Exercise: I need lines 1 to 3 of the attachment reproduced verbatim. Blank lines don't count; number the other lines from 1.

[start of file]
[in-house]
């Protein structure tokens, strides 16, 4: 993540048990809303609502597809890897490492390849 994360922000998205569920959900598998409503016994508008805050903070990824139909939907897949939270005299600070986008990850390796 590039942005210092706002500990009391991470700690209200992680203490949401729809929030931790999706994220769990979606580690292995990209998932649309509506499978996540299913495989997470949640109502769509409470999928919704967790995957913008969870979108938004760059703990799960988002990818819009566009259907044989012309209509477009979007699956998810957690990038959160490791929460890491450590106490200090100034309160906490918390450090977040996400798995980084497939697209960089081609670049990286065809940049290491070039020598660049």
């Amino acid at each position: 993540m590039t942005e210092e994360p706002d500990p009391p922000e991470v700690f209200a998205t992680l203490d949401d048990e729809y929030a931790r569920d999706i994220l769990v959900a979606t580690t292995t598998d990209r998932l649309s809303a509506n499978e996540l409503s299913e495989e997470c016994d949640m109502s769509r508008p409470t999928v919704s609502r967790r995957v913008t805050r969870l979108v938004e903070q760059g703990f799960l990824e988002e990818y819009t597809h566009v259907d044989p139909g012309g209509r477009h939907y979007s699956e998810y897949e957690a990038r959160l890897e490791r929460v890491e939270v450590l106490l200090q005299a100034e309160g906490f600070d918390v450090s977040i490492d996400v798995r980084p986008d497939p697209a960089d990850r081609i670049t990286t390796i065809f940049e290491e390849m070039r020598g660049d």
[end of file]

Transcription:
[in-house]
């Protein structure tokens, strides 16, 4: 993540048990809303609502597809890897490492390849 994360922000998205569920959900598998409503016994508008805050903070990824139909939907897949939270005299600070986008990850390796 590039942005210092706002500990009391991470700690209200992680203490949401729809929030931790999706994220769990979606580690292995990209998932649309509506499978996540299913495989997470949640109502769509409470999928919704967790995957913008969870979108938004760059703990799960988002990818819009566009259907044989012309209509477009979007699956998810957690990038959160490791929460890491450590106490200090100034309160906490918390450090977040996400798995980084497939697209960089081609670049990286065809940049290491070039020598660049």
């Amino acid at each position: 993540m590039t942005e210092e994360p706002d500990p009391p922000e991470v700690f209200a998205t992680l203490d949401d048990e729809y929030a931790r569920d999706i994220l769990v959900a979606t580690t292995t598998d990209r998932l649309s809303a509506n499978e996540l409503s299913e495989e997470c016994d949640m109502s769509r508008p409470t999928v919704s609502r967790r995957v913008t805050r969870l979108v938004e903070q760059g703990f799960l990824e988002e990818y819009t597809h566009v259907d044989p139909g012309g209509r477009h939907y979007s699956e998810y897949e957690a990038r959160l890897e490791r929460v890491e939270v450590l106490l200090q005299a100034e309160g906490f600070d918390v450090s977040i490492d996400v798995r980084p986008d497939p697209a960089d990850r081609i670049t990286t390796i065809f940049e290491e390849m070039r020598g660049d």